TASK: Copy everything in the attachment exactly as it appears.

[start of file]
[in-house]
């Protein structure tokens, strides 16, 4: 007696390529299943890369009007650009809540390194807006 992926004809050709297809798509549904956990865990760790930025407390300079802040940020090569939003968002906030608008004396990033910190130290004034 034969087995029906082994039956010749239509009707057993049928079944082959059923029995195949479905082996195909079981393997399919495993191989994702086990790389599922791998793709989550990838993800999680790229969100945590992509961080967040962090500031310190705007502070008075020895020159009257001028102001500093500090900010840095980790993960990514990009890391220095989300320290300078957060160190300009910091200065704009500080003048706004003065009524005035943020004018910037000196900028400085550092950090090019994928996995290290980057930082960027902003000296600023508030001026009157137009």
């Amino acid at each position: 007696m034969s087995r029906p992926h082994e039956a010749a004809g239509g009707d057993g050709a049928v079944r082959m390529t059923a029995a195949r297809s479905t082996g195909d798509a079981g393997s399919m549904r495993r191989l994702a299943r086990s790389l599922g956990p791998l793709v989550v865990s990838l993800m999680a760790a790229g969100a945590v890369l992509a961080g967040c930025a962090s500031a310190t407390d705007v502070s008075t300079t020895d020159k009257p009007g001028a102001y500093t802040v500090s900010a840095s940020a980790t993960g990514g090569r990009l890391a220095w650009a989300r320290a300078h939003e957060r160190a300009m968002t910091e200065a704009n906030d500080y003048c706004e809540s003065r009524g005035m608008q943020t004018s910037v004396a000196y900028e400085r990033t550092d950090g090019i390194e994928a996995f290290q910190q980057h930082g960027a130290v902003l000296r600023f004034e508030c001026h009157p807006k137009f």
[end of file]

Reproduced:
[in-house]
């Protein structure tokens, strides 16, 4: 007696390529299943890369009007650009809540390194807006 992926004809050709297809798509549904956990865990760790930025407390300079802040940020090569939003968002906030608008004396990033910190130290004034 034969087995029906082994039956010749239509009707057993049928079944082959059923029995195949479905082996195909079981393997399919495993191989994702086990790389599922791998793709989550990838993800999680790229969100945590992509961080967040962090500031310190705007502070008075020895020159009257001028102001500093500090900010840095980790993960990514990009890391220095989300320290300078957060160190300009910091200065704009500080003048706004003065009524005035943020004018910037000196900028400085550092950090090019994928996995290290980057930082960027902003000296600023508030001026009157137009």
């Amino acid at each position: 007696m034969s087995r029906p992926h082994e039956a010749a004809g239509g009707d057993g050709a049928v079944r082959m390529t059923a029995a195949r297809s479905t082996g195909d798509a079981g393997s399919m549904r495993r191989l994702a299943r086990s790389l599922g956990p791998l793709v989550v865990s990838l993800m999680a760790a790229g969100a945590v890369l992509a961080g967040c930025a962090s500031a310190t407390d705007v502070s008075t300079t020895d020159k009257p009007g001028a102001y500093t802040v500090s900010a840095s940020a980790t993960g990514g090569r990009l890391a220095w650009a989300r320290a300078h939003e957060r160190a300009m968002t910091e200065a704009n906030d500080y003048c706004e809540s003065r009524g005035m608008q943020t004018s910037v004396a000196y900028e400085r990033t550092d950090g090019i390194e994928a996995f290290q910190q980057h930082g960027a130290v902003l000296r600023f004034e508030c001026h009157p807006k137009f």